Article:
The spinal cord is one of the most important parts of our body responsible for its proper functioning. Namely, it transfers the nerve impulses from our body to the brain and the other way around. As a result, it heavily affects our muscles, movements, etc.

Even though the spinal cord is not a part of the brain stem, we want to elaborate on this part of the CNS in this article, as these two structures are connected and represent a continuation of one another.

The spinal cord is surrounded by the CSF (cerebrospinal fluid), which acts as a protective factor that protects the delicate nerve tissues from damage that causes the spinal cord to collapse. 

The anatomy of the spinal cord itself is made up of millions of nerve fibers that transmit electrical information from the brain to the limbs, torso, and organs, and vice versa.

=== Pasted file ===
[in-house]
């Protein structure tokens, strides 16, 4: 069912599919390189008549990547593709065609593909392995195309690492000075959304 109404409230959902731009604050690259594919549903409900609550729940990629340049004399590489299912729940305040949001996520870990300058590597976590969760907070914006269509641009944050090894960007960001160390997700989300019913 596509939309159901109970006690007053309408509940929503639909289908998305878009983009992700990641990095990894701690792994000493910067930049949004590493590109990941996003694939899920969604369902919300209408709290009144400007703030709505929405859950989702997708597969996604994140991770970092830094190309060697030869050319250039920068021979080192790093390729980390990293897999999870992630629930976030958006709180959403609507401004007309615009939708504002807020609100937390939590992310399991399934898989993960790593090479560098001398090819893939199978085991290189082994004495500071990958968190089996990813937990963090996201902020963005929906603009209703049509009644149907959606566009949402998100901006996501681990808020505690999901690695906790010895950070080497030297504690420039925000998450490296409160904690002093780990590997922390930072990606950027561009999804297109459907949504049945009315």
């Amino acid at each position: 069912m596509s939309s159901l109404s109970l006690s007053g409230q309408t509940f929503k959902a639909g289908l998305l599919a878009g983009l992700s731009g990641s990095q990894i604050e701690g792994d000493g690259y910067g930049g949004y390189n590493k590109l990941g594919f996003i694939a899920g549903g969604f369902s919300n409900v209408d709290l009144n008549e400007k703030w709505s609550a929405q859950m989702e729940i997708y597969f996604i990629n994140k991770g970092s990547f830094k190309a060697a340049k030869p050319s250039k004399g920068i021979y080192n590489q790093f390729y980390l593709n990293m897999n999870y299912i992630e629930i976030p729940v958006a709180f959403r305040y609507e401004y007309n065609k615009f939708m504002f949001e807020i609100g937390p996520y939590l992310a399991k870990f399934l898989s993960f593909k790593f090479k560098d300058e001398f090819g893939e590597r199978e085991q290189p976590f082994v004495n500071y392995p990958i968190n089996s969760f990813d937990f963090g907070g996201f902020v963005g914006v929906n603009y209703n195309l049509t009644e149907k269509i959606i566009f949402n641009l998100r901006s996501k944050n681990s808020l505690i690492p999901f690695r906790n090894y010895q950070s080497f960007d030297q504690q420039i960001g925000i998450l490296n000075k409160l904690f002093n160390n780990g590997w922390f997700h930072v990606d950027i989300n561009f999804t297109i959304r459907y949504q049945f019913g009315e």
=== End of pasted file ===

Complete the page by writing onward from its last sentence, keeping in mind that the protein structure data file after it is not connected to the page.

The nerves that exit the spinal cord on the upper part, inside the neck, control the hand on that side. Nerves coming out of the spinal cord in the middle and lower back control the torso and arms, as well as the bladder, womb, and sexual functions.

The nerves that transmit information from the brain to the muscles are called neurons. The nerves that transfer information from the body back to the brain are called sensory neurons. Sensory neurons transmit information to the brain regarding skin temperature, touch, pain, and joint position.

The brain and spinal cord are also called the CNS (central nervous system), while the nerves that connect the spinal cord to the body are called PNS (peripheral nervous system).

Functions of the Brain Stem

As already mentioned, the brainstem is an extremely important part of the central nervous system. Consequently, it has different functions. There are three main groups of brain stem roles. Those are:

  1. The link between the spinal cord and higher centers in the brain
  2. Houses reflex centers (as a result, it controls consciousness, respiration, and cardiovascular system)